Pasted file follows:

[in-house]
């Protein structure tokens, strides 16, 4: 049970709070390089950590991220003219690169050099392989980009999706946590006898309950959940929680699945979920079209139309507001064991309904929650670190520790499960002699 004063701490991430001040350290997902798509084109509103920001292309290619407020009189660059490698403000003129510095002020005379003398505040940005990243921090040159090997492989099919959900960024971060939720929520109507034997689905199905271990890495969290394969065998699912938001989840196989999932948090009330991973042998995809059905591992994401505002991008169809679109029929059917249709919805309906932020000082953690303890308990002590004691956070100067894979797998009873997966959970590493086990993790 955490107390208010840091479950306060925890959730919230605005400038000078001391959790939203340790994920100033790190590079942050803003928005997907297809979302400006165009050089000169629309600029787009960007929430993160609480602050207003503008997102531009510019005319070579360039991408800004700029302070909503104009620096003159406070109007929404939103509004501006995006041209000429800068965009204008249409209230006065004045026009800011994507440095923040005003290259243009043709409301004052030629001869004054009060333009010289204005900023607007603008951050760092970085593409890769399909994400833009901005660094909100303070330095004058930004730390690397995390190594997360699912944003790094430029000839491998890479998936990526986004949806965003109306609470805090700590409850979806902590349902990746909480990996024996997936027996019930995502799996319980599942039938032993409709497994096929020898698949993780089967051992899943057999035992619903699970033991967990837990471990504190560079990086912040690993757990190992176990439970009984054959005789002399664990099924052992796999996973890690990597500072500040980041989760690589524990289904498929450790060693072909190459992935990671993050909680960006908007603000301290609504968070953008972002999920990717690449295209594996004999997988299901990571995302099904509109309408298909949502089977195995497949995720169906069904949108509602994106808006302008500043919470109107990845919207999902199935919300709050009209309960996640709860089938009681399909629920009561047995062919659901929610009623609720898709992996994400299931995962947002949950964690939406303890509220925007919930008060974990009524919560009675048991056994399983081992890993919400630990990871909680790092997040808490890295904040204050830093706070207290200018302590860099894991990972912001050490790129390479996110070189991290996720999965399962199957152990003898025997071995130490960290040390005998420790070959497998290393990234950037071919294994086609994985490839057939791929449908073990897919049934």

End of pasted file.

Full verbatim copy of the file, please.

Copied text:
[in-house]
């Protein structure tokens, strides 16, 4: 049970709070390089950590991220003219690169050099392989980009999706946590006898309950959940929680699945979920079209139309507001064991309904929650670190520790499960002699 004063701490991430001040350290997902798509084109509103920001292309290619407020009189660059490698403000003129510095002020005379003398505040940005990243921090040159090997492989099919959900960024971060939720929520109507034997689905199905271990890495969290394969065998699912938001989840196989999932948090009330991973042998995809059905591992994401505002991008169809679109029929059917249709919805309906932020000082953690303890308990002590004691956070100067894979797998009873997966959970590493086990993790 955490107390208010840091479950306060925890959730919230605005400038000078001391959790939203340790994920100033790190590079942050803003928005997907297809979302400006165009050089000169629309600029787009960007929430993160609480602050207003503008997102531009510019005319070579360039991408800004700029302070909503104009620096003159406070109007929404939103509004501006995006041209000429800068965009204008249409209230006065004045026009800011994507440095923040005003290259243009043709409301004052030629001869004054009060333009010289204005900023607007603008951050760092970085593409890769399909994400833009901005660094909100303070330095004058930004730390690397995390190594997360699912944003790094430029000839491998890479998936990526986004949806965003109306609470805090700590409850979806902590349902990746909480990996024996997936027996019930995502799996319980599942039938032993409709497994096929020898698949993780089967051992899943057999035992619903699970033991967990837990471990504190560079990086912040690993757990190992176990439970009984054959005789002399664990099924052992796999996973890690990597500072500040980041989760690589524990289904498929450790060693072909190459992935990671993050909680960006908007603000301290609504968070953008972002999920990717690449295209594996004999997988299901990571995302099904509109309408298909949502089977195995497949995720169906069904949108509602994106808006302008500043919470109107990845919207999902199935919300709050009209309960996640709860089938009681399909629920009561047995062919659901929610009623609720898709992996994400299931995962947002949950964690939406303890509220925007919930008060974990009524919560009675048991056994399983081992890993919400630990990871909680790092997040808490890295904040204050830093706070207290200018302590860099894991990972912001050490790129390479996110070189991290996720999965399962199957152990003898025997071995130490960290040390005998420790070959497998290393990234950037071919294994086609994985490839057939791929449908073990897919049934």